New Hampshire Gov. Maggie Hassan has announced she's running for the U.S. Senate.
In an online video released Monday morning, the Democratic governor says she's running to get a response from Washington that matches progress New Hampshire has made in promoting business innovation and expanding economic opportunity. She says Washington has given in to powerful special interests and lobbyists "who rigged the system for themselves and against the middle class."
The second-term governor is the first Democrat to announce she's in the race to challenge Republican U.S. Sen. Kelly Ayotte. The 57-year-old Hassan is considered the best challenger for Ayotte in a swing state that could be pivotal in the contest to control the Senate.
Ayotte was elected in 2010. She says she expects a "very spirited campaign."
New Hampshire Republican State Committee Chairman Jennifer Horn was quick to respond to Hassan's announcement.
"Governor Gridlock Hassan is trying to leave the corner office after years of failing to lead on the pressing issues facing New Hampshire," she said. "Hassan's playbook of more taxes, more spending, and bigger government has not worked for New Hampshire families and small businesses. Her failed leadership has brought Washington-style gridlock to the governor's office, and the last thing New Hampshire needs in the Senate is another rubberstamp for more partisan politics."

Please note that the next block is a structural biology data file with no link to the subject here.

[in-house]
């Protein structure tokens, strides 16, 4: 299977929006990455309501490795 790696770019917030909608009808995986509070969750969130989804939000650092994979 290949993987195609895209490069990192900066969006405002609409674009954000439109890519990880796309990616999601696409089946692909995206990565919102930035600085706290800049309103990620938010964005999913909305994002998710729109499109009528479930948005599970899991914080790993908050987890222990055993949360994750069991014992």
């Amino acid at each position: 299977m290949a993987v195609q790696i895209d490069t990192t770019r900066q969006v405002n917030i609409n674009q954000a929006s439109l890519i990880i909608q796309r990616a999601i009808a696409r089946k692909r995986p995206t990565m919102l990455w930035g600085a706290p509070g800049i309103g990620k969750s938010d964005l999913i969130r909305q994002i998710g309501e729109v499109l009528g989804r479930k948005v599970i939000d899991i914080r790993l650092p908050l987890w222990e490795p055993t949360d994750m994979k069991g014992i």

New Hampshire Democratic Party Chair Ray Buckley released a statement praising Hassan's leadership as governor and criticizing Ayotte.
"Washington is broken and special interest favorite Kelly Ayotte is part of the problem," he said. "Since going to Washington, Ayotte has put her special interest backers first, protecting tax breaks for big oil companies and outsourcers while voting to turn Medicare into a voucher program, defund Planned Parenthood, and make higher education more expensive.
“We need to bring New Hampshire’s tradition of common sense problem-solving to the Senate, and that’s exactly what Maggie Hassan will do as Senator.”
House Democratic Leader Steve Shurtleff also issued a statement praising Hassan for her service as governor.
"Governor Hassan has proven that she will always act in the best interests of the people of New Hampshire and that she will continue to put their best interests ahead of partisan politics," he said. "It has been a pleasure to serve with Governor Hassan and I am confident that she will make a great United States Senator. As happy as I am for the Governor, I am even happier for the people of New Hampshire."
Hassan's decision leaves the race for New Hampshire governor in 2016 wide open.
Executive Councilor Chris Sununu, a Republican, announced last month that he will run for governor. Sununu is the son of former Gov. John H. Sununu and the brother of former U.S. Sen. John E. Sununu.
Republican state Rep. Frank Edelblut has also formed an exploratory committee.
Executive Councilor Colin Van Ostern, a Democrat, issued a statement Monday praising Hassan and saying that he expects to announce "in the coming days" if he will run for governor. He said his experience gives him "a good perspective on how we can keep New Hampshire a great place to work and raise a family."
Democrat Stefany Shaheen, daughter of former governor and current U.S. Sen. Jeanne Shaheen, is also considering a run.